Should the market system or government regulate the sharing economy?

Dilemmas From the “Sharing Economy”

by Elaine Schwartz    •    Apr 29, 2014    •    1348 Views

Today’s story is specifically about Airbnb. More generally though, it involves whether government or the market system should regulate the “sharing economy.”

But first–Craigslist and the Sharing Economy from xkcd:

Sharing Economy and the Market System

An apartment owner in Astoria, Queens (a subway ride from Manhattan) has been able to generate close to $18,000 in extra revenue during the past 10 months by renting a guest room and bath through Airbnb. Meanwhile, his visitors are paying $85 a night rather than the $300 a hotel might charge them.

By handling the initial communication, helping to assess the trustworthiness of the parties, facilitating the reservations, and collecting the payments that include 3% from the seller and somewhere between 6% to 12% from the guest, Airbnb makes the transaction almost frictionless. They even sent a 1099 tax form to this gentleman in Queens.

Now however, a slew of municipalities is trying to say “no” to Airbnb. New York has cited its transient hotel law that prohibits “rentals” for less than 30 days unless the tenant remains. Michigan, Ontario and New Zealand have standard lease agreements that indirectly preclude Airbnb transactions. Others refer to how Airbnb can sidestep the hotel occupancy taxes (18% in NYC) or the fire and hygiene licensing laws that do not apply to them.

One sociologist compares the onset of the sharing economy to economic changes at the beginning of the 20th century. Transitioning from small town businesses where transactions were guided by trust among people who knew one another to the growth of big corporations, our society needed new laws. Responding, we got more regulatory, licensing and tax legislation. Now again perhaps again we need to adjust to a reconfigured business model.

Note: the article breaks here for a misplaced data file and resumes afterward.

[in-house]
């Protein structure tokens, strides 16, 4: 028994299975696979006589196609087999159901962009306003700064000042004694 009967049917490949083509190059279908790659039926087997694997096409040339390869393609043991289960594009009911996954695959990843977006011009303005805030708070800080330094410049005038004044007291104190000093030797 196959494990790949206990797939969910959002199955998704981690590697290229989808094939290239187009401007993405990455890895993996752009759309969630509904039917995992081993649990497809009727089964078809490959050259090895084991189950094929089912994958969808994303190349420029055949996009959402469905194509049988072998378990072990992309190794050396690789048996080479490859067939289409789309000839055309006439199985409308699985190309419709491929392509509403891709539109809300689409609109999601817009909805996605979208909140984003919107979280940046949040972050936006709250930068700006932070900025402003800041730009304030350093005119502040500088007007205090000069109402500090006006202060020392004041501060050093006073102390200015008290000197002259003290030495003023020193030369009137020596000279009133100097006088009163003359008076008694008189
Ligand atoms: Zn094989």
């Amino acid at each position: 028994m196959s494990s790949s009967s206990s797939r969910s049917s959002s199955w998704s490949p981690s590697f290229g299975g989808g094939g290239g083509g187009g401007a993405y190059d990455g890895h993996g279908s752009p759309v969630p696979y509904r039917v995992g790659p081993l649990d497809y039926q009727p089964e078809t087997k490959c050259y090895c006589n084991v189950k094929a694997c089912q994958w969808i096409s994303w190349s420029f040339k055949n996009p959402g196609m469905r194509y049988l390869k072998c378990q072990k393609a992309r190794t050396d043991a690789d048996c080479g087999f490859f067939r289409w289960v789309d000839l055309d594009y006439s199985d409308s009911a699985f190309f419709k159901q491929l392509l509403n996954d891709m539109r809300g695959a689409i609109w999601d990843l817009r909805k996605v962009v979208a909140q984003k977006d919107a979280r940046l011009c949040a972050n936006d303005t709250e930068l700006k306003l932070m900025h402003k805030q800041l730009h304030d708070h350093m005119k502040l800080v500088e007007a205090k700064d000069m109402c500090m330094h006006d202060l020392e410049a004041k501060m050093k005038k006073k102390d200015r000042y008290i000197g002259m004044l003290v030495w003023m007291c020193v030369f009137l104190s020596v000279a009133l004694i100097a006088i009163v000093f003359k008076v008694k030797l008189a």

But how?

Some say the market system has the answers. When a host had her apartment trashed and valuables stolen in 2011, Airbnb had the incentive to respond. They created a host guarantee, now $1 million, and an 80 person safety division based in San Francisco, Dublin and Singapore.

Whether looking at Airbnb, Lyft and HomeAway or Parking Panda and Rover, should government or the market take care of regulation and revenue for the sharing economy?

Sources and Resources: The reading on the sharing economy, including articles in the NY Times, Wired, Quartz and a bit more of an academic perspective from a Harvard Business Review blog and this publicsectorinc blog, increasingly validated the déjà vu perspective. Wonderfully, in a market system, as entrepreneurs establish new industries, we have always had to figure out how to respond.

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